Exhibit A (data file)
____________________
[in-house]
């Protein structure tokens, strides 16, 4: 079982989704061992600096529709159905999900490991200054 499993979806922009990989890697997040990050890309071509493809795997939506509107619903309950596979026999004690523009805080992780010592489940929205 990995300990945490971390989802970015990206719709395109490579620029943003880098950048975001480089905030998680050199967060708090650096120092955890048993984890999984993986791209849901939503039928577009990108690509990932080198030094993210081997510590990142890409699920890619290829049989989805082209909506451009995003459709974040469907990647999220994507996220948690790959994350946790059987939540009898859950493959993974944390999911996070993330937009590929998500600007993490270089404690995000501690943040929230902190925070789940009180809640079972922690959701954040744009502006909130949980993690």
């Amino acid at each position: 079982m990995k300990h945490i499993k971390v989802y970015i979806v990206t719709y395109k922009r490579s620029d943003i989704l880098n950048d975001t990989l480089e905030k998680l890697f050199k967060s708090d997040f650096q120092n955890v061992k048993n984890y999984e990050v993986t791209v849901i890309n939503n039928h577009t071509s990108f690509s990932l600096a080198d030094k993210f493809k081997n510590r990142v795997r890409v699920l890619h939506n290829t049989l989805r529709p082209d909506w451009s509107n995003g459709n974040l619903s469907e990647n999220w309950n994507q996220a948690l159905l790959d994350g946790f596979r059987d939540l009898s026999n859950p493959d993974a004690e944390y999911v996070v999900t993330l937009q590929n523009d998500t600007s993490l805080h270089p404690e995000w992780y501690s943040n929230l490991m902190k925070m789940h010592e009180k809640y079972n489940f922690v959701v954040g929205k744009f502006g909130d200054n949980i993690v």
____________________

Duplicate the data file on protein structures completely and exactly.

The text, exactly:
[in-house]
């Protein structure tokens, strides 16, 4: 079982989704061992600096529709159905999900490991200054 499993979806922009990989890697997040990050890309071509493809795997939506509107619903309950596979026999004690523009805080992780010592489940929205 990995300990945490971390989802970015990206719709395109490579620029943003880098950048975001480089905030998680050199967060708090650096120092955890048993984890999984993986791209849901939503039928577009990108690509990932080198030094993210081997510590990142890409699920890619290829049989989805082209909506451009995003459709974040469907990647999220994507996220948690790959994350946790059987939540009898859950493959993974944390999911996070993330937009590929998500600007993490270089404690995000501690943040929230902190925070789940009180809640079972922690959701954040744009502006909130949980993690």
């Amino acid at each position: 079982m990995k300990h945490i499993k971390v989802y970015i979806v990206t719709y395109k922009r490579s620029d943003i989704l880098n950048d975001t990989l480089e905030k998680l890697f050199k967060s708090d997040f650096q120092n955890v061992k048993n984890y999984e990050v993986t791209v849901i890309n939503n039928h577009t071509s990108f690509s990932l600096a080198d030094k993210f493809k081997n510590r990142v795997r890409v699920l890619h939506n290829t049989l989805r529709p082209d909506w451009s509107n995003g459709n974040l619903s469907e990647n999220w309950n994507q996220a948690l159905l790959d994350g946790f596979r059987d939540l009898s026999n859950p493959d993974a004690e944390y999911v996070v999900t993330l937009q590929n523009d998500t600007s993490l805080h270089p404690e995000w992780y501690s943040n929230l490991m902190k925070m789940h010592e009180k809640y079972n489940f922690v959701v954040g929205k744009f502006g909130d200054n949980i993690v």